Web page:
Hazard summary

Workers who manufacture, finish and install natural and manufactured stone countertops are at risk of exposure to crystalline silica. Crystalline silica occurs in nature as mineral quartz. It is found in granite, sandstone, quartzite, various other rocks and sand.

There is a growing worldwide concern that working with stone countertops and exposure to crystalline silica can rapidly lead to severe disease. This may be because of:

  • the high amount of crystalline silica in these countertops
  • lack of proper controls in workplaces where this exposure occurs

Airborne silica dust particles can become trapped in the lungs resulting in permanent damage (silicosis). Carex Canada has reported that workers exposed to silica may also be at increased risk for other diseases such as lung cancer, chronic obstructive pulmonary disease (COPD), and kidney disease.

Exposure can occur at the:

  • manufacturing facility
  • jobsite during installation

Housekeeping and maintenance workers in workplaces where stone countertops containing crystalline silica are made may also be at risk of exposure.

Key legislative requirements

Under the Occupational Health and Safety Act, employers have general duties, including the duty to take every precaution reasonable in the circumstances to protect workers, including from exposure to hazards, such as crystalline silica.

Employers must assess workplace exposures to ensure workers are not exposed above the occupational exposure limit for crystalline silica. Where required, employers must develop a control program that includes:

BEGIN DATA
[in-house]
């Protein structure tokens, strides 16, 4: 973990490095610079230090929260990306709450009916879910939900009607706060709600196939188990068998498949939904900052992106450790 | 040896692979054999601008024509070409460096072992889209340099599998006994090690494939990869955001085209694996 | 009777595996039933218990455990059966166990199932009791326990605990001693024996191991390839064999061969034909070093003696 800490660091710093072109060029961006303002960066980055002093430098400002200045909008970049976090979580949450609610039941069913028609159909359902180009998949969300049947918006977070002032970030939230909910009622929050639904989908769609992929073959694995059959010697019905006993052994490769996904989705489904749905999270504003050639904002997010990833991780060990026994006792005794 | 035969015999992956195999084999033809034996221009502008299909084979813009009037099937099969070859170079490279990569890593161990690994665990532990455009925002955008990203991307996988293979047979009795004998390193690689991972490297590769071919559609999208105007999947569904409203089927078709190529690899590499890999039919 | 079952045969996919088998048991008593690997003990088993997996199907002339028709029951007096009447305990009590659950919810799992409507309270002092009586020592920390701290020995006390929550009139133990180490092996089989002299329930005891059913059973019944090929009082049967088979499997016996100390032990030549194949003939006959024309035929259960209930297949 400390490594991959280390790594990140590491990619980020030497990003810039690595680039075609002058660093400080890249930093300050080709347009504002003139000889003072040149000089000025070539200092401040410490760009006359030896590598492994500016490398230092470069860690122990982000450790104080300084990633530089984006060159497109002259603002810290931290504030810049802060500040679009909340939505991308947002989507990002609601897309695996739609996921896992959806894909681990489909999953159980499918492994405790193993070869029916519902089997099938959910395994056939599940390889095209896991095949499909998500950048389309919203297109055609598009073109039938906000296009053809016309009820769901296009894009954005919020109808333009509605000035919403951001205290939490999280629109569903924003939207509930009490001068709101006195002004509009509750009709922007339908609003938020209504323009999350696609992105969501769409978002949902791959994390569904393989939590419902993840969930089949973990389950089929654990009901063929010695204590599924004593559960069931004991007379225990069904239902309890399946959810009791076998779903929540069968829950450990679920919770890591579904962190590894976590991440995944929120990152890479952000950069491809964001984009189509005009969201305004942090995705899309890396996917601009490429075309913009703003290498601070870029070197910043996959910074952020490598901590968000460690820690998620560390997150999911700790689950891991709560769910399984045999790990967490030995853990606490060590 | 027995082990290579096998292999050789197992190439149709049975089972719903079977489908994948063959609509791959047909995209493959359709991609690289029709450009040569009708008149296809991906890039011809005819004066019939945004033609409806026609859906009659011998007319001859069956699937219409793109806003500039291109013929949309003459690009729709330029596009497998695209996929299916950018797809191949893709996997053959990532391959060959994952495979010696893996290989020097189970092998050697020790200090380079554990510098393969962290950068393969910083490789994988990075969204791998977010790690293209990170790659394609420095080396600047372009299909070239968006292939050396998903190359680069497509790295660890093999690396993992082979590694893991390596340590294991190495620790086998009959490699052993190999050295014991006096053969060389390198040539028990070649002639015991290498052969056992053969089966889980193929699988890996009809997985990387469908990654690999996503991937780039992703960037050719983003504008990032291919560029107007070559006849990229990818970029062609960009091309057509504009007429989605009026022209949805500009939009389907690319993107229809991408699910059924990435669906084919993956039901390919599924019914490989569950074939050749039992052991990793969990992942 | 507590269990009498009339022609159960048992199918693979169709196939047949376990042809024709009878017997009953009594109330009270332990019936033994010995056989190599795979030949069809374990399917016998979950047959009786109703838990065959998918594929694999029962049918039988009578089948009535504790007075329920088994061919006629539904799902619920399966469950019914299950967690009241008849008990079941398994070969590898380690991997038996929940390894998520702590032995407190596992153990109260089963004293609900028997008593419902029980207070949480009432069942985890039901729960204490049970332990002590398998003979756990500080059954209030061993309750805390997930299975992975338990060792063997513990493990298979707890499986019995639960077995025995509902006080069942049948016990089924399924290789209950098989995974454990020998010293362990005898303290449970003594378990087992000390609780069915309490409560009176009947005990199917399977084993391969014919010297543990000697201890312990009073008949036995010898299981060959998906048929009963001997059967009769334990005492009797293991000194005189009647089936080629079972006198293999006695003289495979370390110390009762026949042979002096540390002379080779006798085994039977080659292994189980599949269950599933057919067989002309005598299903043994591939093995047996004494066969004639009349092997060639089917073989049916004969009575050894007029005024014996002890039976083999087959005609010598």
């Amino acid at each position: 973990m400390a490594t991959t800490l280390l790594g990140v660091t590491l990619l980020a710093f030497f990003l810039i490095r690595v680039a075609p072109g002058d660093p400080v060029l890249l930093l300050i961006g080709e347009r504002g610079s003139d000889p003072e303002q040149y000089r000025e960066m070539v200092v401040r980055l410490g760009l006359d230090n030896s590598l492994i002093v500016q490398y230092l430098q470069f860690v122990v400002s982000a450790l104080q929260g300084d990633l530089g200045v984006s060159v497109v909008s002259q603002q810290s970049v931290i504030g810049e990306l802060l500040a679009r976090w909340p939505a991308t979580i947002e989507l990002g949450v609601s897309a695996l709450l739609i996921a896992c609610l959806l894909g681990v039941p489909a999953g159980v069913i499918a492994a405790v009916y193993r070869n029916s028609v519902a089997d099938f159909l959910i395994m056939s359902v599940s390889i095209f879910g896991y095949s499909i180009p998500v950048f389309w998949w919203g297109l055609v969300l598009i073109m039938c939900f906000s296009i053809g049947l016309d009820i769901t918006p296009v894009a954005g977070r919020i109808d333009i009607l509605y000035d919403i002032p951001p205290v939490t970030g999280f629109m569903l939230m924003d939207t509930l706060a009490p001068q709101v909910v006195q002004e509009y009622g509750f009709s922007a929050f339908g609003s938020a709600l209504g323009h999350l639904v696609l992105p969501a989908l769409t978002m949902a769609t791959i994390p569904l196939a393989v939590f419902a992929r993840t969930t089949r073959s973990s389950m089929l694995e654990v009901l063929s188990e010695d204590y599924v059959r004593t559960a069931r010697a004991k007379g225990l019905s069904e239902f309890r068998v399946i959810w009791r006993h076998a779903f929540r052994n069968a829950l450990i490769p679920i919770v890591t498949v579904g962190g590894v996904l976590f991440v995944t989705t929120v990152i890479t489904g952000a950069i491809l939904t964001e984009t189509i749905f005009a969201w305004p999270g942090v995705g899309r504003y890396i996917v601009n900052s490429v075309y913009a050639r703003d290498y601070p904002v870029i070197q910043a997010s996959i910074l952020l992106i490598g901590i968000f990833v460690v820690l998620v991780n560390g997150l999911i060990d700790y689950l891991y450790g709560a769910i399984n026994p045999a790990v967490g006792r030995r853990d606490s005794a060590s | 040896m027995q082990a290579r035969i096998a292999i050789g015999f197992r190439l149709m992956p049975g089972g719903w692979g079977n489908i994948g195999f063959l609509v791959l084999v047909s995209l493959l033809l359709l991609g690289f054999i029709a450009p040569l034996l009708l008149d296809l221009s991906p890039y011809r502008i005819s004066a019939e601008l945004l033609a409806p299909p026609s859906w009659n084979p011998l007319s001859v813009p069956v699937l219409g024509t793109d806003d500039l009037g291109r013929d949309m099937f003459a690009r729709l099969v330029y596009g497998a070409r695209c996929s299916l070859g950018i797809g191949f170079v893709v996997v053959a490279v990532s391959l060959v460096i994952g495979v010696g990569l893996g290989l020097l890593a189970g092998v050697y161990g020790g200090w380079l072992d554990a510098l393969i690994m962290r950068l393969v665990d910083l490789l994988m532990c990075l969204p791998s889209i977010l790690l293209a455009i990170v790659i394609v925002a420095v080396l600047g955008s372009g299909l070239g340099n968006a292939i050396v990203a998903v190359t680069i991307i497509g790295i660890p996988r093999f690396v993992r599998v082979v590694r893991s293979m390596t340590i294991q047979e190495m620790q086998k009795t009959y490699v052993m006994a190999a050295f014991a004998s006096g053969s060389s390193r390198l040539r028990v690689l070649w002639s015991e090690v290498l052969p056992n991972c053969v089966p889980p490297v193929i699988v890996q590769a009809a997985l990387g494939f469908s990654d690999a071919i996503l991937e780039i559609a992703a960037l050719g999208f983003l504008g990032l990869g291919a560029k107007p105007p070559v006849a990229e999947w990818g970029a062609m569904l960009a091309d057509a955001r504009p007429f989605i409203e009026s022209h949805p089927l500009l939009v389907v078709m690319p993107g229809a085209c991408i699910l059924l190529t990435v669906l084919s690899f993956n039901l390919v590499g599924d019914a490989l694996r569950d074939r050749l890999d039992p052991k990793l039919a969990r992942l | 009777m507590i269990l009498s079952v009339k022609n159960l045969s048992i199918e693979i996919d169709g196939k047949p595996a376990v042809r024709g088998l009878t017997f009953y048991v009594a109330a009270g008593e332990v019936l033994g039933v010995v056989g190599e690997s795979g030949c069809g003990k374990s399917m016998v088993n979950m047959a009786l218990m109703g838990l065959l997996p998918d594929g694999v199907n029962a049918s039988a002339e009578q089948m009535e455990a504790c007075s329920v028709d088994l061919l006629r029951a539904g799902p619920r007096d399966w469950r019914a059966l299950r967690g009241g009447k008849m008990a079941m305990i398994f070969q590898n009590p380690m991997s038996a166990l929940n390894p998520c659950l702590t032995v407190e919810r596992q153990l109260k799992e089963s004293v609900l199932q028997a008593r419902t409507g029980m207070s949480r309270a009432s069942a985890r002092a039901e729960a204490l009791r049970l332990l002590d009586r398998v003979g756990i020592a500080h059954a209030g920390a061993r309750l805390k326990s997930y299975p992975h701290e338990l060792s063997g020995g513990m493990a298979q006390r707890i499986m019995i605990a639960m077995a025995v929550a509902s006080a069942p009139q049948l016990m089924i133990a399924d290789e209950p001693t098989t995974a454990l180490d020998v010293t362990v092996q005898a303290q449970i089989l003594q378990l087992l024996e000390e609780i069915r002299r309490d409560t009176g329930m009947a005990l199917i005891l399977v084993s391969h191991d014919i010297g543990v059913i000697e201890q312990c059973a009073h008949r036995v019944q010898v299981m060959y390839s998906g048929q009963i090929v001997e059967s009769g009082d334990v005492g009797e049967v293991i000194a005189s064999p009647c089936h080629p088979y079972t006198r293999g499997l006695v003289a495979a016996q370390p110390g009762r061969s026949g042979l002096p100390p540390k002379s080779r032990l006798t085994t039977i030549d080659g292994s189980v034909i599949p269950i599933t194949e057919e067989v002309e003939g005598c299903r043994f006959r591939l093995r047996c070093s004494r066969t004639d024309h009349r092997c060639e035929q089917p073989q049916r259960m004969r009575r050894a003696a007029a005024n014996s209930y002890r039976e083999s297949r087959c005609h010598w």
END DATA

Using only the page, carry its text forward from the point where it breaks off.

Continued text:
• engineering controls
  • work practices
  • hygiene practices and facilities
  • air monitoring
  • record keeping
  • medical surveillance
  • training for workers on the care, use and limitations of respirators

Read Ontario Regulation 490/09 – Designated Substances for more information.


At a construction project, constructors must:

  • ensure workers are not exposed above the occupational exposure limit for crystalline silica
  • develop and implement a respirator program
  • ensure workers installing or making alterations to stone countertops are provided with – and use – the right respirator if it is not possible to provide proper natural or mechanical ventilation

Read Regulation 833 – Control of Exposure to Biological or Chemical Agents and Ontario Regulation 213/91 – Construction Projects, section 46 for information.

Related requirements


An industrial establishment must have enough ventilation so that the air quality is not a danger to workers’ health and safety under section 127 of Regulation 851 – Industrial Establishments.


Under section 130 of Regulation 851 – Industrial Establishments if a worker may be exposed to a biological, chemical or physical agent that could endanger their safety, they must be trained to:

  • take precautions and follow proper procedures when handling, using and storing equipment
  • use and care for personal protective equipment
  • use emergency measures and procedures


Employers and supervisors must make sure workers have everything they need to work safely while manufacturing, finishing and installing countertops containing crystalline silica.

To help protect workers, as an employer:

  • consider substituting silica with a less hazardous substance
  • make sure workers are aware of the hazards of crystalline silica
  • minimize dust exposure by using local exhaust ventilation
  • train workers on safe work practices and using respirators
  • ensure equipment is maintained (including cleaning or replacing HEPA filters)
  • implement thorough housekeeping procedures to control dust (wet methods, HEPA – filtered vacuuming)

Contact us

If you need more information about safety requirements please contact the Ministry of Labour, Training and Skills Development Health & Safety Contact Centre at 1-877-202-0008 on Monday to Friday, from 8:30 a.m. to 5:00 p.m., or webohs@ontario.ca.

This resource does not replace the Occupational Health and Safety Act (OHSA) and its regulations, and it should not be used as or considered legal advice. Health and safety inspectors apply the law based on the facts in the workplace.